"A lot of us used the three of them as an escape when you're homesick," Duke said.
But, as CBS News national correspondent Jeff Glor reports, the dogs did much more than keep him company.
"I firmly believe I wouldn't be here today if it weren't for him," Duke said.
On a February night, a suicide bomber tried to get into Duke's barracks. But the dogs began barking and biting the intruder. The attacker blew himself up before he could kill 50 soldiers inside.
Sasha was severely injured and had to be put down. But Rufus and Target were both nursed back to health. Duke returned home a month later - the dogs had to stay behind.
As another soldier kept an eye on the dogs, Duke wrote a letter to a veterans assistance group called "Hope for the Warriors." In the letter, Duke requested bringing the dogs home to him.
"This was going to mean a lot to him," said Robin Kelleher, President of Hope for the Warriors. "So whatever we needed to do to get this wish done we were going to do that."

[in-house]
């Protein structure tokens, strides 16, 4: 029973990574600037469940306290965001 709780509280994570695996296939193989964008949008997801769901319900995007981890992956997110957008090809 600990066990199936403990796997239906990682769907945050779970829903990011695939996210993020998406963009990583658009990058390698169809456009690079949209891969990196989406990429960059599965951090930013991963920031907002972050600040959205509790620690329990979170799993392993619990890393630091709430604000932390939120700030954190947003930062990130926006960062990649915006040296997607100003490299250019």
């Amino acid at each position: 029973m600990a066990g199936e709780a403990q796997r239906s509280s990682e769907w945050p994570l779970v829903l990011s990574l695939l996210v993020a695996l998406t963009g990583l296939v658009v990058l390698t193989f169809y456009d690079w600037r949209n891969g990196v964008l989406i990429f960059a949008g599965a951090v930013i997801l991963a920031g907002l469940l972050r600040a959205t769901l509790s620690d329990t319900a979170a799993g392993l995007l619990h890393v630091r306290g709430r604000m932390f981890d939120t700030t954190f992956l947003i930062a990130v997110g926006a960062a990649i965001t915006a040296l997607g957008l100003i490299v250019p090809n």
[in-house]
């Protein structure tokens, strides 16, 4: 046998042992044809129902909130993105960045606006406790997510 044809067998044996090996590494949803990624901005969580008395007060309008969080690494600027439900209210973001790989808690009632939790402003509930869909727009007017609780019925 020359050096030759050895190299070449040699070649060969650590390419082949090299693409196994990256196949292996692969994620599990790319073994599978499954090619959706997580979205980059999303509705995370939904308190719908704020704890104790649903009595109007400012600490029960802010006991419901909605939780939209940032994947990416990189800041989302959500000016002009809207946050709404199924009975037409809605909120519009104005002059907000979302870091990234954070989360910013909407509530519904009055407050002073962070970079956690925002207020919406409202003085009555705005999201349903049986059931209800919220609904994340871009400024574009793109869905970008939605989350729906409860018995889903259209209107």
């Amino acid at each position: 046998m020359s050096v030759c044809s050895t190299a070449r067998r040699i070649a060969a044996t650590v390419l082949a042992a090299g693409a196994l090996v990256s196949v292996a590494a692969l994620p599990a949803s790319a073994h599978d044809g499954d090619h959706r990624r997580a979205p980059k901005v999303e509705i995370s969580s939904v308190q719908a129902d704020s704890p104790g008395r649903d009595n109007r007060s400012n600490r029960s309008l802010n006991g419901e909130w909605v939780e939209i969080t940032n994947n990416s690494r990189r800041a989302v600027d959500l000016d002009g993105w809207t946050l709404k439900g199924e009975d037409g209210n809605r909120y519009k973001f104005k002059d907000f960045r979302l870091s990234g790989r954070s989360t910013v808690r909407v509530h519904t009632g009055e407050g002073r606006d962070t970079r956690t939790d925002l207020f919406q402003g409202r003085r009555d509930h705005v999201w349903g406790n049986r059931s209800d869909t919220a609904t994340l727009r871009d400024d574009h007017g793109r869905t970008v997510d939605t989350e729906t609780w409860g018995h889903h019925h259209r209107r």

Other organizations heard about the story, too. A Facebook page went up, and raised $21,000 in less than 3 months - enough for the dogs to leave Afghanistan.
This week, Rufus and Target finally arrived in the U.S. Today, in Atlanta, they were reunited for the first time with Duke and his wife.
Target will live in Arizona with another soldier, while Rufus will stay with the Dukes.
"To think that I'm going to have him for the rest of my life - it's exciting," Duke said.
Exciting because he knows he wouldn't be here if it wasn't for the dogs. Now they wouldn't be here if it wasn't for Duke.